Quant Concepts: Steady Momentum

Emily Halverson-Duncan filters for a portfolio of companies that can outperform in both up and down markets

Emily Halverson-Duncan 18 December, 2020 | 4:38AM
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Emily Halverson-Duncan: Welcome to Quant Concepts virtual office edition. Traditional momentum strategies are often associated with extremes, extreme ups and downs, extreme trading and extreme volatility. Typically, the investors of these types of strategies have a higher risk tolerance and are comfortable being active with their investing. While the long-term results can be quite attractive, the accompanying risk level may make these strategies perceived to be too much for the average investor to handle.

Today, I'm building a strategy that incorporates some key momentum factors while placing a cap on each stock's market sensitivity in the hopes of reducing volatility on the downside. The hope here is to create a model that benefits from the upside of momentum strategy while still having strong downside protection. So let's take a look at how to build that.

Jumping into CPMS. The first thing that we're going to do is rank our universe of stocks. And here we're using the CPMS Canadian universe. And today that has 703 names. In this ranking set, we're going to organize those 703 names and the factors we're looking at quarterly earnings momentum, which looks at the quarter-over-quarter growth of earnings, and you want higher values there. Five-year cash flow growth, again, we're looking for higher values. Return on equity, which is a profitability metric, and we're comparing that to the industry median. And then quarterly earnings surprise, which looks at whether or not a company has beat or missed on their expected earnings.

Once that's done, we move on to some of the screens that we're going to apply to the universe. And here we can see we've got a screen on again, quarterly earnings momentum, we want it to be greater than or equal to zero, meaning they're at least maintaining the same level of earnings or growing them. That five-year cash flow growth, we want to be in the roughly the top half of peers which has a value of 5.44% or higher. Quarterly earnings surprise, we want that to be greater than or equal to zero. So again, making sure they've either met expectations or beat expectations. We also have a couple of price change metrics worked in so one is the one day price change which we want to be greater than or equal to zero, meaning that their price from yesterday to today or across the last one day is increasing. And then their month-to-date price change also the same screen greater than or equal to zero. And the hope here is to catch stocks that are on the trend upward.

And then one of the key factors that we've got in here to help reduce sensitivity is the five year beta, which looks at a stock sensitivity compared to the S&P/TSX Composite at a value of 1 that's as sensitive as the market. And so here we have it capped at 1.1. So it's just allowing it to be a little bit more sensitive than the market, but overall trying to cap that and making sure that we're hopefully going to be reducing downside protection.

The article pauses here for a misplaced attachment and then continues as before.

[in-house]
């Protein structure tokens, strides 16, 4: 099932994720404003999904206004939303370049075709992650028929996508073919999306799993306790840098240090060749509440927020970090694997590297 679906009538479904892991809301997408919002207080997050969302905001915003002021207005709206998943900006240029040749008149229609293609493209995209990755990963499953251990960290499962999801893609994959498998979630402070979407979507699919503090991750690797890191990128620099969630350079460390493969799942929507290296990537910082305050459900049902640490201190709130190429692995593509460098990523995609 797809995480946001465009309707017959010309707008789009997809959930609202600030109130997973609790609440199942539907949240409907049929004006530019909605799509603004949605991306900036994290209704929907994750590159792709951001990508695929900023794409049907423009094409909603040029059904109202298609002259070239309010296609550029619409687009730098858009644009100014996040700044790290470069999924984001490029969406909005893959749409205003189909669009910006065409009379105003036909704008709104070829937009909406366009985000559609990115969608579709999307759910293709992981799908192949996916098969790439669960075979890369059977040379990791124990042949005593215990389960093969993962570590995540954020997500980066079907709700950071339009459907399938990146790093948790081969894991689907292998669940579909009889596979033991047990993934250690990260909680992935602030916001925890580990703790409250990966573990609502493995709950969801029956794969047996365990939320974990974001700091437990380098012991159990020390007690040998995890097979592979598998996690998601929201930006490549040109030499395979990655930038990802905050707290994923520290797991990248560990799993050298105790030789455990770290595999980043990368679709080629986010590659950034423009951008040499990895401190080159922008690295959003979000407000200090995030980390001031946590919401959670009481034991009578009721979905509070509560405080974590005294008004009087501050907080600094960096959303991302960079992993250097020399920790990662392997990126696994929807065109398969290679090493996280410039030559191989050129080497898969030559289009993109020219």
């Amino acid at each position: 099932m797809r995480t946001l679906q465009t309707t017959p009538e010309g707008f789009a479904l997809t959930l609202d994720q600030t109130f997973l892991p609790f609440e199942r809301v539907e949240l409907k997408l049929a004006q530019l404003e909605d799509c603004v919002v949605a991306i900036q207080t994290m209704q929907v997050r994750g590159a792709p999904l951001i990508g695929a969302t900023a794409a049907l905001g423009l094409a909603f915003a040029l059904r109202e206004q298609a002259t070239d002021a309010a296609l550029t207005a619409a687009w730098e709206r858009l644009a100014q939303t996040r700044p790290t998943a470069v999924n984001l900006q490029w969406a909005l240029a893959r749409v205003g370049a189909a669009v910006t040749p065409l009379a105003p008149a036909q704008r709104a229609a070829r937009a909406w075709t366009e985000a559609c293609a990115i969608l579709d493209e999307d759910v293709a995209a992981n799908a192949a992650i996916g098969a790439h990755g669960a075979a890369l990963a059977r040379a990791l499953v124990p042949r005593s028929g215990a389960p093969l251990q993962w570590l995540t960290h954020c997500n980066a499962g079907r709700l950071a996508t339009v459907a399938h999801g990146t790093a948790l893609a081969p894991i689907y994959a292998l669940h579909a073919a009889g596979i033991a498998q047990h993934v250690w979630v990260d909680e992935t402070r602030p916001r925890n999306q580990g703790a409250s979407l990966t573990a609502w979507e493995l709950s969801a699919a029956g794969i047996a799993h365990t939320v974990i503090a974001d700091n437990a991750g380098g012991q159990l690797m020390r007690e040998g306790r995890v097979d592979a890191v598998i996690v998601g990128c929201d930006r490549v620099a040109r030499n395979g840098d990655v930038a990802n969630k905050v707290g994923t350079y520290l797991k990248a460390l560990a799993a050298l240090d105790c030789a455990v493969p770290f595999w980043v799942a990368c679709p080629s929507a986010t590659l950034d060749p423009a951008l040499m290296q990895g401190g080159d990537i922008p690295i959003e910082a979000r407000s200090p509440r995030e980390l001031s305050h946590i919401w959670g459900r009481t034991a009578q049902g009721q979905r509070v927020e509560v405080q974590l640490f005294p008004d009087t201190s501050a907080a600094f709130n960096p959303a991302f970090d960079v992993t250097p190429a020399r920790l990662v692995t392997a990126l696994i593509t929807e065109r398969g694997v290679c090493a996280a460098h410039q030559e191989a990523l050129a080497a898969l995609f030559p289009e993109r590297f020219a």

On the sell side, the factors we've got worked in are relative to those price changes that we talked about. So the one day and the one-month price change, if either of those declined below negative 15%, then the stock would be sold from the model. So we've got all of our rules and criteria set in and we can see how the model did across the long term.

Looking at the back test here, we ran a back test of 15 stocks from October 2002 until end of November 2020. And the benchmark we compared to is the S&P/TSX Composite. The strategy produced an annualized return of 21.4%. So very, very high return. And that was an outperformance of the benchmark of about 12.7% annualized. Turnover is a little on the higher side, again remember turnover is looking at how often you're trading from the model. So at an 80% turnover of those 15 stocks, you're probably going to be placing around 12 trades or so a year on average, it's a little bit higher than some of the ones we've looked at in the past. But you can see where that's come in in terms of the higher overall return as well. And then of course, we want to look at the volatility because we want to see if adding that sensitivity cap made this momentum strategy less aggressive and less risky in nature. So, I like to look always at downside deviation, the volatility of negative returns. For the strategy it had a value of 8.4%, and for the benchmark of 9.2%, so a little bit better for the strategy.

And then the other set I like to look at is this green and blue chart here, which looks at how the models done in both up and down markets. In up markets the model's outperformed 60% of the time, and in down market it's actually outperformed 83% of the time. So we can see that the combination of factors, both momentum and a little bit of risk reduction with beta have actually culminated in a very high returning strategy, but with very strong downside protection, which is ideally the goal. So this goes to show if you're interested in momentum investing, it doesn't mean that you have to take on excessive risks or excessive trading. There are ways to pare it down and ideally have a well-balanced strategy that you can use long term.

For Morningstar, I'm Emily Halverson-Duncan.

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Emily Halverson-Duncan  Emily is Director, CPMS Sales at Morningstar

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